We have all heard the saying “Man does not live by bread alone.” Where do we know those famous words from? Who said them?
Even many Jews are under the impression that this is a somehow a Christian teaching. These words ARE found in the Christian Bible in the Gospel according to Matthew. When he says those words, however, Jesus is quoting from a verse from the Hebrew Bible: from the book of Deuteronomy, in this week’s Torah portion, Ekev where we read lo al halechem lavado, not by bread alone.
One minor mystery I discovered in studying this week’s Torah portion is that there is a real paucity of rabbinic commentary on this fascinating teaching. The classic commentator Rashi has nothing to say about it. The prolific Nachmanides has nothing to say about it. There’s nothing in the Talmud, Midrash, or Zohar about it. So if this morning I bring in fewer than my usual number of rabbinic commentaries, you should know it’s not because I didn’t look!
I often like to start my study of a verse with the pshat, the plain or literal meaning. Here’s a question for the doctors in the house: what would happen to you if you tried to live al halechem levado, on bread alone—physically, a diet restricted to bread?
On its most simple level, the pshat, this teaching, lo al halechem levado, not by bread alone, is literally true. Thanks to a wonderful web site called “The Straight Dope” I was able to find out what would happen if you tried to live on bread alone. Even if you expanded it slightly to “bread and water,” you’d only live about two years before you died a very unpleasant death from scurvy because of the lack of Vitamin C in your diet. So it is clearly true that man cannot live by bread alone.
Some people read this passage literally and use it as a springboard to gourmet meals. Cornell University has a website called “Not by Bread Alone: America’s Culinary Heritage” which has information on everything from gastronomy and the pleasures of dining out to kitchen technology.
But most of us understand that this is not what the Torah is talking about. We understand that the Torah is saying you need more than material goods – symbolized by “bread” – to be truly alive.
The truth of this statement is illustrated by last year’s winner of the Oscar for best picture, Million Dollar Baby. If you haven’t seen the movie and somehow have avoided hearing how it ends and you plan to see the movie, you might want to leave for a couple of minutes so I don’t spoil it for you.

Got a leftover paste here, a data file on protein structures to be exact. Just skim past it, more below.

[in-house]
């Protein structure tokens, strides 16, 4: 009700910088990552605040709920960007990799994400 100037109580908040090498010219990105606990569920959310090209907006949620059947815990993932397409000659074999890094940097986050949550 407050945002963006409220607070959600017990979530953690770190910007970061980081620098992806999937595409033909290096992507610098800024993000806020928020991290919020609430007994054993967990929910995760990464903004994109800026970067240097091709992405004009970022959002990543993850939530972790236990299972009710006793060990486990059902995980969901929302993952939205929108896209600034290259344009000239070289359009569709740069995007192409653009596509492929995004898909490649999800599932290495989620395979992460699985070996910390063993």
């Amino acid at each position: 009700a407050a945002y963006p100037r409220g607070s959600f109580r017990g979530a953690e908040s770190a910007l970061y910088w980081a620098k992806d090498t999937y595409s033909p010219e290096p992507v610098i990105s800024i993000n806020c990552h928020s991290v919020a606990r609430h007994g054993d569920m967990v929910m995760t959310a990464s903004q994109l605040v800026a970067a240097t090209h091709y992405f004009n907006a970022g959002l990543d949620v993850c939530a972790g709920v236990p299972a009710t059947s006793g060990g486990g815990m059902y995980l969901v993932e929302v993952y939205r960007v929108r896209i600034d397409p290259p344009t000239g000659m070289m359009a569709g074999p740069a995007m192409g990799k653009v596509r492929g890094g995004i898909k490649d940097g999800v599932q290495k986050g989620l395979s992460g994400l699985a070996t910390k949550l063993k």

The hero of the movie, Maggie (played by a very buff looking Hilary Swank), has one ambition in life: to become a female boxing champion. She struggles to convince a particular trainer to take her on, she trains around the clock. Even though she’s dirt poor and sees boxing as a way out of her poverty, she is very clearly motivated by a lot of things besides money. She is so desperate to succeed and get the public acknowledgment of being a winner you can’t but help cheer her on.
She has a great ride up, makes lots of money, gets the fame and recognition she craves—and then in a bout for the world championship she gets sucker punched after the bell, hits her head on a stool and becomes a quadriplegic, paralyzed from the neck down.
She can’t take it—she clearly doesn’t live for bread alone, she has lots of money—but in her eyes, her life is over because she’ll never hear them cheering her name again. So she asks for help in committing suicide.
Maggie clearly needed more than bread—but what was it she was trying to fill the other side with, the side of spirit? Something very ephemeral, fame and recognition. Which is totally the wrong direction. When the Torah tells us “man does not live by bread alone,” it is not telling us that the other thing we need is ego gratification. A much better role model for coping with that kind of tragedy is the late Christopher Reeve, the “Superman” who went on to found a non-profit foundation that raises money for spinal cord research after becoming paralyzed in a horseback riding accident. Or Hilary Lister, a quadriplegic who recently sailed solo across the English Channel trimming her sails with a “sip and puff” control since she can only move her head. Those two clearly were able to find other things to sustain their spirit.
The trainer in Million Dollar Baby, Frankie (played by Clint Eastwood) clearly senses that Maggie needs something else besides boxing and money after her injury. He brings her some brochures for college classes. Perhaps he was trying to take the advice of Rabbi Morris Adler, z”l, who said, “human beings do not live on bread alone. Human beings are not only body but also mind. Intellectual development is the most significant aspect of human life. Human beings are also seekers of good, faith, and justice. Education brings us the acknowledgement that there is mystery in this world which our limited human understanding cannot comprehend.”